Summer TV Roundup, Week 4
We're past Memorial Day, which means we're into the throws of summer, and, sadly, summer TV. So far the new shows are still flowing, but the quality remains elusive. In these weekly posts I look at the pilot and second episode of new scripted series this summer. Don't see a new show listed below? Check previous weeks.
Still Star-Crossed, Mondays at 10 p.m. on ABC (Premiered May 29)
About: This latest drama for ABC, a seven-episode series following "The Bachelorette" on Monday nights, comes from producer Shonda Rhimes and the mind of William Shakespeare. Wait, what? That's right, it's a series that follows what happens in fair Verona after the death of Romeo and Juliette. It comes from the novel of the same name by Melinda Taub, and was one of the more intriguing pick ups at the 2016 Upfront presentation from ABC. But both the episode order (seven is half the standard 13) and the timing of its release (squarely after the 2016-2017 season) suggest that the network soured on the show. And after seeing two meandering and hapless episodes, I can see why. The idea was fun for about 15 minutes of the pilot, then the rest of the hour was a slog. Episode two was arguably worse, and it felt like it made no forward progress. Yikes. This is a miss, and one that will likely make casual fans miss last summer's Monday series, "Mistresses."
Pilot Grade: C-
Second Episode: D
Daytime Divas, Mondays at 10 p.m. on VH1 (Premiered June 5)
About: Based on the novel from Star Jones, this series is set behind the scenes of a daytime talk show that closely resembles "The View." That's likely intentional, as Jones was once a member of the panel on "The View." In the series, Vanessa Williams takes the star turn in the Barbara Walters roll, and the pilot lays out the characters, the world, and the potential drama. The plethora of scripted series available in this peak TV era is likely a large reason for a show like this making the air. It's not that it's bad, it's fine and some of the performances are decent, but it feels unnecessary. It's likely squarely aimed at those who enjoy daytime TV and reality series. This feels like a decent addition for VH1's scripted offerings, but it doesn't feel like a mass-appeal series. The pilot was OK, but there was a lot going on and none of it was really incredibly compelling.
Pilot Grade: C-
Date My Dad, Fridays at 9 p.m. on UP (Premiered June 2)
About: This is the latest scripted series from UP, centered on a former baseball star (Barry Watson) who is now a single dad to three girls. As he turns 40, three years removed from the death of his high school sweetheart and wife, his kids think it's time for dad to move on. And they're pretty aggressive in getting him back on the market. This one-hour dramedy offered the first two episodes last week, hoping to hook viewers. I've always enjoyed Watson ("Seventh Heaven," "What About Brian?") as an actor, and I think he'd be great in an ensemble TV series. This ensemble (which includes Raquel Welch as his mother-in-law) isn't great. The kids, who have to carry a lot of the narrative, are flat performers, which happens. And most of the cast has little chemistry together, which hurts. The plot is also really thin. The first two episodes were dry and difficult. This might work better, honestly, as a half-hour series. Either way, even in the dessert of summer, there are better options than this.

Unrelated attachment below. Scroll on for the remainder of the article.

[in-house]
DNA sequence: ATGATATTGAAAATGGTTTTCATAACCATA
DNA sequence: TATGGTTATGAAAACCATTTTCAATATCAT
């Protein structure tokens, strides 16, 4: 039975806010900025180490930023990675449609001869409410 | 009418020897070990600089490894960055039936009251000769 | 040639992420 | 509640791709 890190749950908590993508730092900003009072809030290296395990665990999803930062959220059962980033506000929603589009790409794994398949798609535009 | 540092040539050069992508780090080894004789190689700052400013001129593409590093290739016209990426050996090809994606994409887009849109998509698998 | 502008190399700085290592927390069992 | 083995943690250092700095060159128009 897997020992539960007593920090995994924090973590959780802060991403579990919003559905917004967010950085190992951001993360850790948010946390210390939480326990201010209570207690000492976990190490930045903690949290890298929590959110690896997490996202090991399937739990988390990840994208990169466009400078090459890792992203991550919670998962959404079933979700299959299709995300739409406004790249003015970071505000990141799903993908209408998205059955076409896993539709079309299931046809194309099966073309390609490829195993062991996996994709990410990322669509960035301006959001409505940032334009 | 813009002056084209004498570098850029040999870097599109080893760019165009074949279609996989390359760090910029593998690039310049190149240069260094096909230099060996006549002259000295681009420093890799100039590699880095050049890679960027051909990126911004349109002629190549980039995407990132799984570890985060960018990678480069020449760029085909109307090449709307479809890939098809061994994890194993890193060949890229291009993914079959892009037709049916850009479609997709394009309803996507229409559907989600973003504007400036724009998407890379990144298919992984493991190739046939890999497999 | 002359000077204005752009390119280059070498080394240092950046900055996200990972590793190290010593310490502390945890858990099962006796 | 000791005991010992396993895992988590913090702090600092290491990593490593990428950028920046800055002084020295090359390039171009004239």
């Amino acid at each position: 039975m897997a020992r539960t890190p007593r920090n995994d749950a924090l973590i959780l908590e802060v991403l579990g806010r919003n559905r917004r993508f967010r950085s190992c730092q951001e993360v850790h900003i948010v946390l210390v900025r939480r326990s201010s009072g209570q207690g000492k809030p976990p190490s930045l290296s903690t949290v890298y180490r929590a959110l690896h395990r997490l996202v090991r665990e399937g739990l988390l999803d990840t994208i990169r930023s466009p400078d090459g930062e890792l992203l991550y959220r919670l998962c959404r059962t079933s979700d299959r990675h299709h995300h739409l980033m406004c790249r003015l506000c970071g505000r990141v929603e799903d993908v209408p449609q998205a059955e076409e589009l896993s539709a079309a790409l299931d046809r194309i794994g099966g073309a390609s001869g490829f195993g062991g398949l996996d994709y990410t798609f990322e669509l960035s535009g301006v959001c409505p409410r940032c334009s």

Pilot Grade: C-
Second Episode: C-
I'm Dying Up Here, Sundays at 10 p.m. on Showtime (Premiered June 4)
About: You could argue that Showtime needs to find a network identity. Sure, they still have "Homeland" and "Shameless," shows that have done OK with critics and audiences, but aren't sexy. They made a splash by reviving "Twin Peaks," but the ratings haven't been that great. So they are looking for that next marquee hit to give them a network identity. In comes "I'm Dying Up Here," a show that goes back to the 1970s and looks at up-and-coming comics in Los Angeles. Based on the pilot, this isn't the bump they're looking for. The pilot was a bit of an uneven slog, despite the fact I liked many of the actors (including Melissa Leo, RJ Cyler and Ari Graynor) who were in it. I feel like this is a bit of a stale premise at this point since we've seen a lot of series about struggling or up-and-coming comics, and it didn't offer as much of a hook as something like "The Marvelous Mrs. Maisel," which is the new series picked up for Amazon. Plus, being paired with "Twin Peaks" on Sunday nights, airing opposite genuinely funny shows like "Silicon Valley" and "VEEP," isn't going to help. Critics have suggested subsequent episodes get a little better, so we'll see if episode two picks up. For now, this feels like a miss.
Pilot Grade: C-